New KCH Protocol Offers Closure for Families, Nurses After Death of Patient
By Tiffany DeMasters
June 14, 2021
Jen Davis still remembers the emptiness she felt the night her fiancé Elvis Sheppard passed away four years ago.
Davis, 39, was walking down a hallway out of Kona Community Hospital’s emergency room toward the dozens of people waiting for an update on Sheppard’s condition following his motorcycle crash.
“I just collapsed in the hallway — I’m crying in the hallway,” Davis told Big Island Now. “Then someone picked me up, we exited and I drove home.”
The grief of her fiancé’s death was compounded by a lack of resources from the hospital aimed at helping people navigate the loss of a loved one.
“It was like here’s the door, exit stage right,” Davis said.
Recognizing a need to extend their dedication of care beyond the loss of life, a group of KCH staff formed the Circle of Life Committee (COL) and put a Code Lavender in place at the facility. Code Lavender helps humanize that empty moment, as well as honor those who have passed and give support to those facing the uncertainties of grief and loss.
“(As a nurse) you have the functions of what you’re supposed to be doing, while you’re trying to read the room and be human about it,” said KCH nurse Valerie Pedrami and member of COL. “Once the patient has passed, there’s a stillness, an emptiness in a way.”
Code Lavender was created out of Pedrami’s passion to turn that moment of emptiness into something meaningful. The catalyst, the nurse said, were a
couple of employees who lost loved ones.
“I felt we weren’t doing enough to show we cared,” Pedrami said.
“We wanted to do more, not just for patients but for cohorts.”
Sheppard’s death — and its impact on Davis — made the need for Code Lavender even more apparent.
“I remember promising (Davis) I would make a change,” Pedrami recalled.
As an experienced critical care nurse, Pedrami can anticipate a patient’s death and mentally prepare herself.
None of it’s easy, she said, for the families or attending nurses.
“It’s always sad,” Pedrami explained. “It’s very emotionally charged, especially if there’s family present. It’s palpable — the emotions, sadness, the anxiety.”
COL, created in 2020, made its mission to create meaningful, respectful experiences for patients and KCH ‘ohana through education and tools relating to traumatic events, end-of-life matters and bereavement. Part of those tools was the adaption of a “Code Lavender,” developed at Santa Barbara Cottage Hospital in California, and tailored to the needs and culture at KCH.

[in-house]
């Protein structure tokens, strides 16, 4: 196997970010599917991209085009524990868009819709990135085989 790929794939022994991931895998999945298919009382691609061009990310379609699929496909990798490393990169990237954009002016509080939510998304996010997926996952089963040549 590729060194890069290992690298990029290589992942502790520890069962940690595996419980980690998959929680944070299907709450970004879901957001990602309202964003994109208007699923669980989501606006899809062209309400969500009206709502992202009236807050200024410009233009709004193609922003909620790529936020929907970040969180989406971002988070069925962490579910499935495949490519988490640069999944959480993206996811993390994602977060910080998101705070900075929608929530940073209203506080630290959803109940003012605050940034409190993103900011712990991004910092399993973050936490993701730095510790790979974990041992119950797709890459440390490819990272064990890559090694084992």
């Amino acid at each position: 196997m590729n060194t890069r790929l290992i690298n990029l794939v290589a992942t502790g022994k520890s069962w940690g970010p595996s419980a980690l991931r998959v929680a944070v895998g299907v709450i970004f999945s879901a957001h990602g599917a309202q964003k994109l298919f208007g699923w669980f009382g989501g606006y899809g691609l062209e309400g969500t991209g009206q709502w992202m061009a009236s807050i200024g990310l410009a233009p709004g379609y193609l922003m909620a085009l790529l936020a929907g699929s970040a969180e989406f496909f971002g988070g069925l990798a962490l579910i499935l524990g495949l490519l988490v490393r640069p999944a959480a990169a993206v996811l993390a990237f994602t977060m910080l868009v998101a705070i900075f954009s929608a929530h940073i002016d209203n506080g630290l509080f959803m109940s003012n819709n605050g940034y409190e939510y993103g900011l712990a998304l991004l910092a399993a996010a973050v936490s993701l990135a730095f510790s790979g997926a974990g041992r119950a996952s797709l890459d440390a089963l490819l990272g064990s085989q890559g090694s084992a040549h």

Code Lavender provides support and closure between death and postmortem for both nurses and families. “As a nurse, you can be stoic, but the reality is you have to zip up a body bag and go down to the morgue,” Pedrami said. “This (Code Lavender) bridges the gap. It’s taken a lot of work, but it’s rewarding work. Code Lavender was activated at KCH for the first time in May. Various elements of the new protocol include the creation of comfort carts that hold items like stress balls, aromatherapy, coloring books and books on grief available for a patient’s family.
Images of purple butterflies are now posted outside the door of a dying patient’s room ensuring people in the area act respectfully and with reverence. After a patient dies, staff now offer a Lavender Ceremony where a nurse reads a poem memorializing the deceased. The ceremony is voluntary.
Pedrami performed the Lavender Ceremony for the first time in May. She said she was nervous to ask them, but her intuition spoke to her and had a feeling the family would be receptive.
“It was rewarding for my spirit and the family to put into words that we care,” Pedrami said. “Having your moment to kind of say your peace gives you closure and humanizes the moment.”
While the hospital already had literature on grief and some resources, Pedrami said, they did an overhaul of the material, creating an end-of-life resource book. Pedrami said the booklet talks about changes families will see in their loved ones as they come near their deaths.